Over the past 11 years I have worked on quite a number of photo assignments, ranging from a simple shot of a cup of hot cocoa, to a rodeo clown, to a six-week assignment for a Frommer’s travel guide about Puerto Rico.
There are many reasons I love doing assignments. For starters, you’re sure to get paid for your efforts. Magazine assignments typically pay about $500 per day plus expenses, though this will vary depending on a variety of factors.
Then after you get paid, you will still be able to market the images to other publications through stock agencies. For example, the images I shot during the Puerto Rico assignment have since earned more than what I made for the assignment in the first place, about $8,000. That’s like getting paid twice for the same job.
Then there’s the benefit of working with other creative professionals (an art director or photo editor, for example), a learning experience that I always find rewarding.
Best of all, you travel to interesting locations to photograph unique subjects and meet people you may not have otherwise encountered (flamenco dancers, sports mascots, rodeo clowns, opera singers, painters from India, and more!).
You will make contacts that might be useful in the future. For example, during an assignment to photograph a baseball team’s mascot I met the team’s marketing director. Later that year I contacted him and got permission to photograph one of their games, and one of my images was later published in my state’s vacation guide.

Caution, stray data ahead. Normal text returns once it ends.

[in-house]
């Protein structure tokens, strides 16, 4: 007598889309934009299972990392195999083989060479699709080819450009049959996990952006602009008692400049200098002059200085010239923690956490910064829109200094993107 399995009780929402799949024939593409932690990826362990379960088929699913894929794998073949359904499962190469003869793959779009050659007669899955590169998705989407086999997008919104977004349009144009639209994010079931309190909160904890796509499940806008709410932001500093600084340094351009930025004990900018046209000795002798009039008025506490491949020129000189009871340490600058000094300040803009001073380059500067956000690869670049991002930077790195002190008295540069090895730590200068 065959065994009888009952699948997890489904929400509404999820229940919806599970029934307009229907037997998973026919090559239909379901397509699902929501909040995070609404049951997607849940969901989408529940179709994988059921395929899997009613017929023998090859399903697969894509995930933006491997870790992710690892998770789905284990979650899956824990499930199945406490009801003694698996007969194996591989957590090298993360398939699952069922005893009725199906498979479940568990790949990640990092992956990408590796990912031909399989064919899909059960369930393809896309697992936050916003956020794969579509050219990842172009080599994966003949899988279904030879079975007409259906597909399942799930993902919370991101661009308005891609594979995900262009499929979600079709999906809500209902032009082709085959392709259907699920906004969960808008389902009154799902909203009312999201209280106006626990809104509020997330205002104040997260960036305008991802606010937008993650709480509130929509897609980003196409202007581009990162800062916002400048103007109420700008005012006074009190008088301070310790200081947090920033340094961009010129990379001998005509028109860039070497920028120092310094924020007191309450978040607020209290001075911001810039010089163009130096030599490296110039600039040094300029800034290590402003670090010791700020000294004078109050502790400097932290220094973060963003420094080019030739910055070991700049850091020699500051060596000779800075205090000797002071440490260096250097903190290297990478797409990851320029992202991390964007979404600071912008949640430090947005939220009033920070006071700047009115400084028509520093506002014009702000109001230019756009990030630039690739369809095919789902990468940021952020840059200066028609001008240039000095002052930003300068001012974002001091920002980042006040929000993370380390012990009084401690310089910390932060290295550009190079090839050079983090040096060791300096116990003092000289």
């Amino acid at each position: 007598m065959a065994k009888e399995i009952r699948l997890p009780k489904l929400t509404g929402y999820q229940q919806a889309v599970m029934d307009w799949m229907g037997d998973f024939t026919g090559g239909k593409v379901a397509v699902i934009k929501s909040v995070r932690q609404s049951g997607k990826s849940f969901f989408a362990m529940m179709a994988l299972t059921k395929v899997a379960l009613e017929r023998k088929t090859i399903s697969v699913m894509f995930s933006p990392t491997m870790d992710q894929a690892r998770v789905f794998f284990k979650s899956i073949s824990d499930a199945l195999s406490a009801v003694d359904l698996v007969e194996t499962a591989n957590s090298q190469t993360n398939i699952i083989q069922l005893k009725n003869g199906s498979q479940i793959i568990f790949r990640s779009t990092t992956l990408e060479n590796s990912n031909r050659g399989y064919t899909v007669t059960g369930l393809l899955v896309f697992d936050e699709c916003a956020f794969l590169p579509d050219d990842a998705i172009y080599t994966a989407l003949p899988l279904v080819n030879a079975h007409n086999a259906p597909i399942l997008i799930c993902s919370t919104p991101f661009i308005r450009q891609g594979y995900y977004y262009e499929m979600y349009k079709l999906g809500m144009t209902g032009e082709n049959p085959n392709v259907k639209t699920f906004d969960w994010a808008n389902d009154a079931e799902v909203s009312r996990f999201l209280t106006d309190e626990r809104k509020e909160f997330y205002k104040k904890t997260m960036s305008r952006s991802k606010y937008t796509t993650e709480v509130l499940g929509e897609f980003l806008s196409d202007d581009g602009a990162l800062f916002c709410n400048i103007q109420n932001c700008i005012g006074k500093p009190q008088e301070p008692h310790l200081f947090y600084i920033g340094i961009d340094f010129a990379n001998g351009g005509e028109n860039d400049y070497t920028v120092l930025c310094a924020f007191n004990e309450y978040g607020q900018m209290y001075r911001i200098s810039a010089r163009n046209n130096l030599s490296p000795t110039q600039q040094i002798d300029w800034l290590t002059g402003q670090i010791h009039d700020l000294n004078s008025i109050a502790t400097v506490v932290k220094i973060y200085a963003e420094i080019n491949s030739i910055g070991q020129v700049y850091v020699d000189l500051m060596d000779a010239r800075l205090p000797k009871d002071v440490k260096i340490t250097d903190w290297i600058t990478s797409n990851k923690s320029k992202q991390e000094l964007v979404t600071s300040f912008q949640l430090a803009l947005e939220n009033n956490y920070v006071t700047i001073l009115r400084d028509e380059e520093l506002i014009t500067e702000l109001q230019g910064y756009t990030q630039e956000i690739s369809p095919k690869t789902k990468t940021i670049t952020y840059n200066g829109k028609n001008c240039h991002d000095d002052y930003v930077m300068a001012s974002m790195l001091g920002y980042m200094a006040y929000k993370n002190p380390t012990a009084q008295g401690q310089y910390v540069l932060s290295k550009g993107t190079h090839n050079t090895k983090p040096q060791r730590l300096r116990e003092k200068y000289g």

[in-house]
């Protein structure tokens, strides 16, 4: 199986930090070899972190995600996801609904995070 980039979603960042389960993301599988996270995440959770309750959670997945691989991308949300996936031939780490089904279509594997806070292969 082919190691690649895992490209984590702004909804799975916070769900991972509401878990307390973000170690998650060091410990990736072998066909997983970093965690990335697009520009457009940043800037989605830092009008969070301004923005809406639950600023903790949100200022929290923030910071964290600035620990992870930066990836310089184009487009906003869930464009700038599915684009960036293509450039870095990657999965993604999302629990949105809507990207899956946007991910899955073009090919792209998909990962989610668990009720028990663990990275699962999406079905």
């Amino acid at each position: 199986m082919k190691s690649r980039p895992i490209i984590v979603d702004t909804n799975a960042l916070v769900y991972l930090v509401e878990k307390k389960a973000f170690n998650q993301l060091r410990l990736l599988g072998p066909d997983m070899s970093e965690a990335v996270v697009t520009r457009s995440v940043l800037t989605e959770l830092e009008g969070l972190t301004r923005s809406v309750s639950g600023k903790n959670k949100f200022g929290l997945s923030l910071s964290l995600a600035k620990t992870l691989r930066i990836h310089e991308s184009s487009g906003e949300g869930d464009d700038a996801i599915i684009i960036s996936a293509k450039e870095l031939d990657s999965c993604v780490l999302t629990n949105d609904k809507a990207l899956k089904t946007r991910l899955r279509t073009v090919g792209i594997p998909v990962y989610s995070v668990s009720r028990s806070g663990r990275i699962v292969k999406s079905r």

Doors will open for you, figuratively and literally. There is nothing more effective for gaining access to private locations than saying you are on assignment.
Even if you are working for a small paper or travel publication, most marketing directors know the importance of publicity and will work with you to make sure you get the shots you need. Being on assignment has allowed me to photograph many otherwise inaccessible locations like museums, operas, symphony concerts, jazz festivals, brew pubs, shops and stores, restaurants, sporting events, and more.
You will feel the satisfaction of being hired by a professional art buyer, proof that someone other than your mother thinks you are a good photographer.
In the past, preparing images for delivery after an assignment was tedious work. After physically delivering the film for developing (and retrieving it), you edited your work, labelled it using stickers, and submitted the selected images to your client via the mail.
Nowadays things are much easier. Not only does digital technology allow you to see if you got the shot before you leave a location, but electronically submitting your images could not be quicker and easier by using any number of relatively inexpensive software programs.
Add to that the rapidly increasing number of publications that need travel imagery (magazines, books, travel companies, blogs, calendars, etc., all of which have a website), and you have a recipe for making a nice income from your travel photography.
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